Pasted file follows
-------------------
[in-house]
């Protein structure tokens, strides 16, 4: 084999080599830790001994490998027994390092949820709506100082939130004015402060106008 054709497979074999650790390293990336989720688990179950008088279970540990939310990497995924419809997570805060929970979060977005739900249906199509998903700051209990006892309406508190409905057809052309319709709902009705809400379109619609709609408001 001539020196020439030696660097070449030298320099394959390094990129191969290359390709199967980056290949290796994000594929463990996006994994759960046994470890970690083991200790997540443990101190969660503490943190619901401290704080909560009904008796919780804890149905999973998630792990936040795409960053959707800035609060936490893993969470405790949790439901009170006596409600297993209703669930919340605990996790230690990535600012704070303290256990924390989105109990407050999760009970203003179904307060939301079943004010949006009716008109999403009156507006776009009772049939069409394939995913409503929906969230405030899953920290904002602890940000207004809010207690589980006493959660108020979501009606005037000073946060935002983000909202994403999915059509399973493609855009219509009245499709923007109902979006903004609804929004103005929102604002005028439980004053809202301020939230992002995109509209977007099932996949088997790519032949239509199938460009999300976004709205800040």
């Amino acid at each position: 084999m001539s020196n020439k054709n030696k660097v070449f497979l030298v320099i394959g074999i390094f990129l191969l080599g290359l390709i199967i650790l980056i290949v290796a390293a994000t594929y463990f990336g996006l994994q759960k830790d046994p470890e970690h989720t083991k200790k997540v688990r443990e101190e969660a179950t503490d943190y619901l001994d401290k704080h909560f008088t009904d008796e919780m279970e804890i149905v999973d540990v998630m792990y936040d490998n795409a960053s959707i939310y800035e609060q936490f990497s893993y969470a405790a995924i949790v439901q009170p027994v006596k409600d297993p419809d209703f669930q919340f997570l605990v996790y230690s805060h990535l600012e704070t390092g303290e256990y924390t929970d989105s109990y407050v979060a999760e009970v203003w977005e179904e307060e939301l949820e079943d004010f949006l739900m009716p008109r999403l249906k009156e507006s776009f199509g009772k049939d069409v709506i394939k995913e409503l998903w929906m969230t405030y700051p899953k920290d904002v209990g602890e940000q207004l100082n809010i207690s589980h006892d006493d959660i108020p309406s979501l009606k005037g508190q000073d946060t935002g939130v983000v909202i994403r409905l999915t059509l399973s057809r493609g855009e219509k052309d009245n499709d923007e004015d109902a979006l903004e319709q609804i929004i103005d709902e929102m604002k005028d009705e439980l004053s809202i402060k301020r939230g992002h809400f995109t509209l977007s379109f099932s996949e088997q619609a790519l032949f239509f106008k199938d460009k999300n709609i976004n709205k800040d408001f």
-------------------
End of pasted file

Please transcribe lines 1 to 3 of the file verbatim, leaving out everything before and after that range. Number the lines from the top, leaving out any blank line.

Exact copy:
[in-house]
């Protein structure tokens, strides 16, 4: 084999080599830790001994490998027994390092949820709506100082939130004015402060106008 054709497979074999650790390293990336989720688990179950008088279970540990939310990497995924419809997570805060929970979060977005739900249906199509998903700051209990006892309406508190409905057809052309319709709902009705809400379109619609709609408001 001539020196020439030696660097070449030298320099394959390094990129191969290359390709199967980056290949290796994000594929463990996006994994759960046994470890970690083991200790997540443990101190969660503490943190619901401290704080909560009904008796919780804890149905999973998630792990936040795409960053959707800035609060936490893993969470405790949790439901009170006596409600297993209703669930919340605990996790230690990535600012704070303290256990924390989105109990407050999760009970203003179904307060939301079943004010949006009716008109999403009156507006776009009772049939069409394939995913409503929906969230405030899953920290904002602890940000207004809010207690589980006493959660108020979501009606005037000073946060935002983000909202994403999915059509399973493609855009219509009245499709923007109902979006903004609804929004103005929102604002005028439980004053809202301020939230992002995109509209977007099932996949088997790519032949239509199938460009999300976004709205800040």
């Amino acid at each position: 084999m001539s020196n020439k054709n030696k660097v070449f497979l030298v320099i394959g074999i390094f990129l191969l080599g290359l390709i199967i650790l980056i290949v290796a390293a994000t594929y463990f990336g996006l994994q759960k830790d046994p470890e970690h989720t083991k200790k997540v688990r443990e101190e969660a179950t503490d943190y619901l001994d401290k704080h909560f008088t009904d008796e919780m279970e804890i149905v999973d540990v998630m792990y936040d490998n795409a960053s959707i939310y800035e609060q936490f990497s893993y969470a405790a995924i949790v439901q009170p027994v006596k409600d297993p419809d209703f669930q919340f997570l605990v996790y230690s805060h990535l600012e704070t390092g303290e256990y924390t929970d989105s109990y407050v979060a999760e009970v203003w977005e179904e307060e939301l949820e079943d004010f949006l739900m009716p008109r999403l249906k009156e507006s776009f199509g009772k049939d069409v709506i394939k995913e409503l998903w929906m969230t405030y700051p899953k920290d904002v209990g602890e940000q207004l100082n809010i207690s589980h006892d006493d959660i108020p309406s979501l009606k005037g508190q000073d946060t935002g939130v983000v909202i994403r409905l999915t059509l399973s057809r493609g855009e219509k052309d009245n499709d923007e004015d109902a979006l903004e319709q609804i929004i103005d709902e929102m604002k005028d009705e439980l004053s809202i402060k301020r939230g992002h809400f995109t509209l977007s379109f099932s996949e088997q619609a790519l032949f239509f106008k199938d460009k999300n709609i976004n709205k800040d408001f």